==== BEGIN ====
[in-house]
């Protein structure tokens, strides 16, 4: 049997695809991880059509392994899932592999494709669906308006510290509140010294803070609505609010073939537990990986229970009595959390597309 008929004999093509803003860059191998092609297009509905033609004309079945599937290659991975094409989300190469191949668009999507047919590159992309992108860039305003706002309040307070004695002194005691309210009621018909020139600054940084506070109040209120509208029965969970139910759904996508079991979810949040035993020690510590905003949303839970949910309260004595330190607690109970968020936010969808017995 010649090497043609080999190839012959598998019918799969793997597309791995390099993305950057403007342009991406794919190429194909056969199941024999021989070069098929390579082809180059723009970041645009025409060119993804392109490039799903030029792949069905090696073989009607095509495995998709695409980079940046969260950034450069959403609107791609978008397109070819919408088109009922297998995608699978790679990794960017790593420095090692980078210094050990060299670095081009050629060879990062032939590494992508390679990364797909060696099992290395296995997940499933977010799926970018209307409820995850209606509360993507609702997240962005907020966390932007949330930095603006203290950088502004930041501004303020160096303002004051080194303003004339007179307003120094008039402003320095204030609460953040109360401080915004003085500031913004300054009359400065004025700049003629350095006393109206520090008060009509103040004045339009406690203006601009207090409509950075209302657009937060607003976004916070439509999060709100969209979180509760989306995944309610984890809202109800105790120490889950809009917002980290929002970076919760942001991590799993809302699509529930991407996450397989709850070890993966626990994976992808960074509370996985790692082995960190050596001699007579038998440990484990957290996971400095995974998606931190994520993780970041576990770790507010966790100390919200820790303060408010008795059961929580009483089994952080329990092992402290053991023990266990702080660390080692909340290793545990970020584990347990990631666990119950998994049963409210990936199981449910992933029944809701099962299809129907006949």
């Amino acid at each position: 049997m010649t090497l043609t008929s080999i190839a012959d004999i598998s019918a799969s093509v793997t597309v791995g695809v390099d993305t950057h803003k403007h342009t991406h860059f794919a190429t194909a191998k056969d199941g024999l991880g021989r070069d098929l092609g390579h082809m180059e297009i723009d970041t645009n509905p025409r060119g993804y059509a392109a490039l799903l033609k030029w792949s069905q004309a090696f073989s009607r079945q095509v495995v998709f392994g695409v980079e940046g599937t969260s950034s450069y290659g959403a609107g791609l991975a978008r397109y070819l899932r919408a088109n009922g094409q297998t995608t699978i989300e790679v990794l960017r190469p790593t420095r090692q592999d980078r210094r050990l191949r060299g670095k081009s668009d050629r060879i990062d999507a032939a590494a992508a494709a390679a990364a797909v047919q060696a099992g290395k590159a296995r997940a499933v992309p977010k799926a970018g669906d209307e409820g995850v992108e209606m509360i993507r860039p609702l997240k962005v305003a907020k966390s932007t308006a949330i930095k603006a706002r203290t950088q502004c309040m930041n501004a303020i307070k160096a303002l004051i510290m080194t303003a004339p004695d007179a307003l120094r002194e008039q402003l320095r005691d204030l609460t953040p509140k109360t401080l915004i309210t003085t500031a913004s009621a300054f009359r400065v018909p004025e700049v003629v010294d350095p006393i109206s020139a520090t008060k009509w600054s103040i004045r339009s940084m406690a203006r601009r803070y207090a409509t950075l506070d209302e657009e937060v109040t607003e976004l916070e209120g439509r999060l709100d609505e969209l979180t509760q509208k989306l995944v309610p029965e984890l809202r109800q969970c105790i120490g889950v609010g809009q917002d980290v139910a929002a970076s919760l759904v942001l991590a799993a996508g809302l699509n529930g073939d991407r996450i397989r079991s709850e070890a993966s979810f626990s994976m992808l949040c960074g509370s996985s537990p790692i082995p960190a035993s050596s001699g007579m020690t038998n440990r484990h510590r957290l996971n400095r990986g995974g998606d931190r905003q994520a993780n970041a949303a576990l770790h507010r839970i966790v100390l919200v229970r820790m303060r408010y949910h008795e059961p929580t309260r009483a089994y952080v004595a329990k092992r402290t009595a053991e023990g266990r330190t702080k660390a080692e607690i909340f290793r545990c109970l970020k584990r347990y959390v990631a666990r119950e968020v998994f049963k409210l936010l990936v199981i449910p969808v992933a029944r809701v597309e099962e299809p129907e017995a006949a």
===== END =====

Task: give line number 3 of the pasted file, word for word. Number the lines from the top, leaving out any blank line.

């Amino acid at each position: 049997m010649t090497l043609t008929s080999i190839a012959d004999i598998s019918a799969s093509v793997t597309v791995g695809v390099d993305t950057h803003k403007h342009t991406h860059f794919a190429t194909a191998k056969d199941g024999l991880g021989r070069d098929l092609g390579h082809m180059e297009i723009d970041t645009n509905p025409r060119g993804y059509a392109a490039l799903l033609k030029w792949s069905q004309a090696f073989s009607r079945q095509v495995v998709f392994g695409v980079e940046g599937t969260s950034s450069y290659g959403a609107g791609l991975a978008r397109y070819l899932r919408a088109n009922g094409q297998t995608t699978i989300e790679v990794l960017r190469p790593t420095r090692q592999d980078r210094r050990l191949r060299g670095k081009s668009d050629r060879i990062d999507a032939a590494a992508a494709a390679a990364a797909v047919q060696a099992g290395k590159a296995r997940a499933v992309p977010k799926a970018g669906d209307e409820g995850v992108e209606m509360i993507r860039p609702l997240k962005v305003a907020k966390s932007t308006a949330i930095k603006a706002r203290t950088q502004c309040m930041n501004a303020i307070k160096a303002l004051i510290m080194t303003a004339p004695d007179a307003l120094r002194e008039q402003l320095r005691d204030l609460t953040p509140k109360t401080l915004i309210t003085t500031a913004s009621a300054f009359r400065v018909p004025e700049v003629v010294d350095p006393i109206s020139a520090t008060k009509w600054s103040i004045r339009s940084m406690a203006r601009r803070y207090a409509t950075l506070d209302e657009e937060v109040t607003e976004l916070e209120g439509r999060l709100d609505e969209l979180t509760q509208k989306l995944v309610p029965e984890l809202r109800q969970c105790i120490g889950v609010g809009q917002d980290v139910a929002a970076s919760l759904v942001l991590a799993a996508g809302l699509n529930g073939d991407r996450i397989r079991s709850e070890a993966s979810f626990s994976m992808l949040c960074g509370s996985s537990p790692i082995p960190a035993s050596s001699g007579m020690t038998n440990r484990h510590r957290l996971n400095r990986g995974g998606d931190r905003q994520a993780n970041a949303a576990l770790h507010r839970i966790v100390l919200v229970r820790m303060r408010y949910h008795e059961p929580t309260r009483a089994y952080v004595a329990k092992r402290t009595a053991e023990g266990r330190t702080k660390a080692e607690i909340f290793r545990c109970l970020k584990r347990y959390v990631a666990r119950e968020v998994f049963k409210l936010l990936v199981i449910p969808v992933a029944r809701v597309e099962e299809p129907e017995a006949a």